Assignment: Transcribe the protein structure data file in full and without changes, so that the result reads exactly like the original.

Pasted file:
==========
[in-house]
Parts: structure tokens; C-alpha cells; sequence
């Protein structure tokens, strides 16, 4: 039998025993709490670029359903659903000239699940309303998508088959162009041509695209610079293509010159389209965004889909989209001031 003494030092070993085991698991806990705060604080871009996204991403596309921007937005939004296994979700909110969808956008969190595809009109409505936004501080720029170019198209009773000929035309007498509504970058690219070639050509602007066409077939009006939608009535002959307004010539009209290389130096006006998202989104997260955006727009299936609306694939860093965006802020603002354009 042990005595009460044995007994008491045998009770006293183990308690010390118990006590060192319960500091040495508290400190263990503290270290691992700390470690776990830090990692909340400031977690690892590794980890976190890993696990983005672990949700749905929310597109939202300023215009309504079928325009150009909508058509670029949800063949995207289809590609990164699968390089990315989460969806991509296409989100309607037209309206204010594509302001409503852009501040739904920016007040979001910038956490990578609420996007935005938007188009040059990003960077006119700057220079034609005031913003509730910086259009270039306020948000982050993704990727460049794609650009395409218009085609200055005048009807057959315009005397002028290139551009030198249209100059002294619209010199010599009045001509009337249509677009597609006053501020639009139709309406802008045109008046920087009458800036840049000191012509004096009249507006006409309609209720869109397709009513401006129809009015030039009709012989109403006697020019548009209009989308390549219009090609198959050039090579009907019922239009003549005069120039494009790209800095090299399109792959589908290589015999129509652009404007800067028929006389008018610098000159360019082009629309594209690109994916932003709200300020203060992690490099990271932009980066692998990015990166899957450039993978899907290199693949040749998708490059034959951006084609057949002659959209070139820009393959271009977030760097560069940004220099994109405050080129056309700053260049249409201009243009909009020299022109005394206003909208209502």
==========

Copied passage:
[in-house]
Parts: structure tokens; C-alpha cells; sequence
């Protein structure tokens, strides 16, 4: 039998025993709490670029359903659903000239699940309303998508088959162009041509695209610079293509010159389209965004889909989209001031 003494030092070993085991698991806990705060604080871009996204991403596309921007937005939004296994979700909110969808956008969190595809009109409505936004501080720029170019198209009773000929035309007498509504970058690219070639050509602007066409077939009006939608009535002959307004010539009209290389130096006006998202989104997260955006727009299936609306694939860093965006802020603002354009 042990005595009460044995007994008491045998009770006293183990308690010390118990006590060192319960500091040495508290400190263990503290270290691992700390470690776990830090990692909340400031977690690892590794980890976190890993696990983005672990949700749905929310597109939202300023215009309504079928325009150009909508058509670029949800063949995207289809590609990164699968390089990315989460969806991509296409989100309607037209309206204010594509302001409503852009501040739904920016007040979001910038956490990578609420996007935005938007188009040059990003960077006119700057220079034609005031913003509730910086259009270039306020948000982050993704990727460049794609650009395409218009085609200055005048009807057959315009005397002028290139551009030198249209100059002294619209010199010599009045001509009337249509677009597609006053501020639009139709309406802008045109008046920087009458800036840049000191012509004096009249507006006409309609209720869109397709009513401006129809009015030039009709012989109403006697020019548009209009989308390549219009090609198959050039090579009907019922239009003549005069120039494009790209800095090299399109792959589908290589015999129509652009404007800067028929006389008018610098000159360019082009629309594209690109994916932003709200300020203060992690490099990271932009980066692998990015990166899957450039993978899907290199693949040749998708490059034959951006084609057949002659959209070139820009393959271009977030760097560069940004220099994109405050080129056309700053260049249409201009243009909009020299022109005394206003909208209502």